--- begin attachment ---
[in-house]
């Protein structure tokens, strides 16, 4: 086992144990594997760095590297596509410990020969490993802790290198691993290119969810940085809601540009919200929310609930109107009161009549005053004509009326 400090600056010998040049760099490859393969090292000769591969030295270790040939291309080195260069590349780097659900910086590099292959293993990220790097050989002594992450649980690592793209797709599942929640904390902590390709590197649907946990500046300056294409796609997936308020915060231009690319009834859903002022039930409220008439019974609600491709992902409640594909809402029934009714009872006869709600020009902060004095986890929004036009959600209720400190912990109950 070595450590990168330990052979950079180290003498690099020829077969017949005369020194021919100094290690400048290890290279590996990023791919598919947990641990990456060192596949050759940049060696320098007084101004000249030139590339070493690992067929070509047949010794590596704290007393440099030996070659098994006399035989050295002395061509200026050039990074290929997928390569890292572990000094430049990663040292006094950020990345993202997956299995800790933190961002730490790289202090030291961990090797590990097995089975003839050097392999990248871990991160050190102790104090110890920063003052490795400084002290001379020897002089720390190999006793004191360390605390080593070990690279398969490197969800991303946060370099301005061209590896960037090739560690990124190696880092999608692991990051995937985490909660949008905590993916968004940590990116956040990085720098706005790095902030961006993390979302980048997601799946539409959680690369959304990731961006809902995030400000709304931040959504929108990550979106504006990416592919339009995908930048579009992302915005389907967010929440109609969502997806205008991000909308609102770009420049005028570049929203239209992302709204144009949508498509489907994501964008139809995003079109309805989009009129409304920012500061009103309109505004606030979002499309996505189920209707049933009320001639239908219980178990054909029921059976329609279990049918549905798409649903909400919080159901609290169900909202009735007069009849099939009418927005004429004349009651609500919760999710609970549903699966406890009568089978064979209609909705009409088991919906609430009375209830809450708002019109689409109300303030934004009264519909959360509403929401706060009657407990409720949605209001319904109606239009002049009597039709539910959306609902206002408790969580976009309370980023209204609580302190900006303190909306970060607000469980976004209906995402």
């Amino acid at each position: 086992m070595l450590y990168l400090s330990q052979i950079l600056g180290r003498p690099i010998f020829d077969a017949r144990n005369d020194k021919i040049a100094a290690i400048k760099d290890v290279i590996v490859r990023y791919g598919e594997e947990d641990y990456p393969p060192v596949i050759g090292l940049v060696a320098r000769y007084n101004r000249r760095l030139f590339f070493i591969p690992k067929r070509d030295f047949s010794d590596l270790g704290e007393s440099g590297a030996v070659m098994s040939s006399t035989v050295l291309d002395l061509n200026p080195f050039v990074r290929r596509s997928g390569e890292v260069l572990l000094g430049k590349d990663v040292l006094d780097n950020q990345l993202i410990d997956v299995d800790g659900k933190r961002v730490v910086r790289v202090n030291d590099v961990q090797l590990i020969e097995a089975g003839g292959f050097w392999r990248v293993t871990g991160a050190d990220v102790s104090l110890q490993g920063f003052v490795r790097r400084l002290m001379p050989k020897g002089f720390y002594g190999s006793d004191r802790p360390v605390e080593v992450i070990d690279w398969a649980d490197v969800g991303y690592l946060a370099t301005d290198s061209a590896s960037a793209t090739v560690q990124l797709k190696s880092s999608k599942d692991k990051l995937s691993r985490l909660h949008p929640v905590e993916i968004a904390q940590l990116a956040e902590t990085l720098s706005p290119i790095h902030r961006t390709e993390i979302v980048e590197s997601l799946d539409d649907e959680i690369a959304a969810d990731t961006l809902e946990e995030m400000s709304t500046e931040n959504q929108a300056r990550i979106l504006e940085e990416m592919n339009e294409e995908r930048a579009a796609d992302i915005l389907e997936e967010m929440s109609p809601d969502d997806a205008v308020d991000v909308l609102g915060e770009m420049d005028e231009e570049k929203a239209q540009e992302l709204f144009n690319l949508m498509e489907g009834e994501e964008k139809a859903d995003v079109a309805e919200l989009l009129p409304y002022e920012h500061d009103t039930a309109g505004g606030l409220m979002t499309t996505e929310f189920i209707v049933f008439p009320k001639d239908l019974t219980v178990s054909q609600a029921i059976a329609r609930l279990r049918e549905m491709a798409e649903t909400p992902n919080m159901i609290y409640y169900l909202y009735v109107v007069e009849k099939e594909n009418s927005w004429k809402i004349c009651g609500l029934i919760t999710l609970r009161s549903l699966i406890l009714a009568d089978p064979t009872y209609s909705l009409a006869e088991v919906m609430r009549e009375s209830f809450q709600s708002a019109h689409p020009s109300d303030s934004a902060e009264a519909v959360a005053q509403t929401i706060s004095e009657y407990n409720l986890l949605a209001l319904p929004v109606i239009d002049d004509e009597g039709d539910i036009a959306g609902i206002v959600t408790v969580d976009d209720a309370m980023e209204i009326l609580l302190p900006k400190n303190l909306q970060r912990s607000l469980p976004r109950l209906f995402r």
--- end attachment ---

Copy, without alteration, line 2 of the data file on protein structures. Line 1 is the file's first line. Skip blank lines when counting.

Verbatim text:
């Protein structure tokens, strides 16, 4: 086992144990594997760095590297596509410990020969490993802790290198691993290119969810940085809601540009919200929310609930109107009161009549005053004509009326 400090600056010998040049760099490859393969090292000769591969030295270790040939291309080195260069590349780097659900910086590099292959293993990220790097050989002594992450649980690592793209797709599942929640904390902590390709590197649907946990500046300056294409796609997936308020915060231009690319009834859903002022039930409220008439019974609600491709992902409640594909809402029934009714009872006869709600020009902060004095986890929004036009959600209720400190912990109950 070595450590990168330990052979950079180290003498690099020829077969017949005369020194021919100094290690400048290890290279590996990023791919598919947990641990990456060192596949050759940049060696320098007084101004000249030139590339070493690992067929070509047949010794590596704290007393440099030996070659098994006399035989050295002395061509200026050039990074290929997928390569890292572990000094430049990663040292006094950020990345993202997956299995800790933190961002730490790289202090030291961990090797590990097995089975003839050097392999990248871990991160050190102790104090110890920063003052490795400084002290001379020897002089720390190999006793004191360390605390080593070990690279398969490197969800991303946060370099301005061209590896960037090739560690990124190696880092999608692991990051995937985490909660949008905590993916968004940590990116956040990085720098706005790095902030961006993390979302980048997601799946539409959680690369959304990731961006809902995030400000709304931040959504929108990550979106504006990416592919339009995908930048579009992302915005389907967010929440109609969502997806205008991000909308609102770009420049005028570049929203239209992302709204144009949508498509489907994501964008139809995003079109309805989009009129409304920012500061009103309109505004606030979002499309996505189920209707049933009320001639239908219980178990054909029921059976329609279990049918549905798409649903909400919080159901609290169900909202009735007069009849099939009418927005004429004349009651609500919760999710609970549903699966406890009568089978064979209609909705009409088991919906609430009375209830809450708002019109689409109300303030934004009264519909959360509403929401706060009657407990409720949605209001319904109606239009002049009597039709539910959306609902206002408790969580976009309370980023209204609580302190900006303190909306970060607000469980976004209906995402």